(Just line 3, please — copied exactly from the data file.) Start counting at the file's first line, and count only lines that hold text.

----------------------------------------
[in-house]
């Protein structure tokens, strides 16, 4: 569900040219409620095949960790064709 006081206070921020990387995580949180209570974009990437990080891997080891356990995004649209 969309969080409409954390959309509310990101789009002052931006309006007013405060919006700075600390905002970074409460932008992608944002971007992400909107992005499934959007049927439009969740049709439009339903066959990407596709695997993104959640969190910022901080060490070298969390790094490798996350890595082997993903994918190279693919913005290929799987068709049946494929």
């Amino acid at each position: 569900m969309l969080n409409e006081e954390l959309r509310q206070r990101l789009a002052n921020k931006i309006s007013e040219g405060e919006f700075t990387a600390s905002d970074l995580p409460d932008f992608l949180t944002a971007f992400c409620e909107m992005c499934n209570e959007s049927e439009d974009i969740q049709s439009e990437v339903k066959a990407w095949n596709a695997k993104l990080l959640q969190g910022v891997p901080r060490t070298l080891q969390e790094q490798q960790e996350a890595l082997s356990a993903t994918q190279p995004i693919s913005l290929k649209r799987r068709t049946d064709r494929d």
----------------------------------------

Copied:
């Amino acid at each position: 569900m969309l969080n409409e006081e954390l959309r509310q206070r990101l789009a002052n921020k931006i309006s007013e040219g405060e919006f700075t990387a600390s905002d970074l995580p409460d932008f992608l949180t944002a971007f992400c409620e909107m992005c499934n209570e959007s049927e439009d974009i969740q049709s439009e990437v339903k066959a990407w095949n596709a695997k993104l990080l959640q969190g910022v891997p901080r060490t070298l080891q969390e790094q490798q960790e996350a890595l082997s356990a993903t994918q190279p995004i693919s913005l290929k649209r799987r068709t049946d064709r494929d």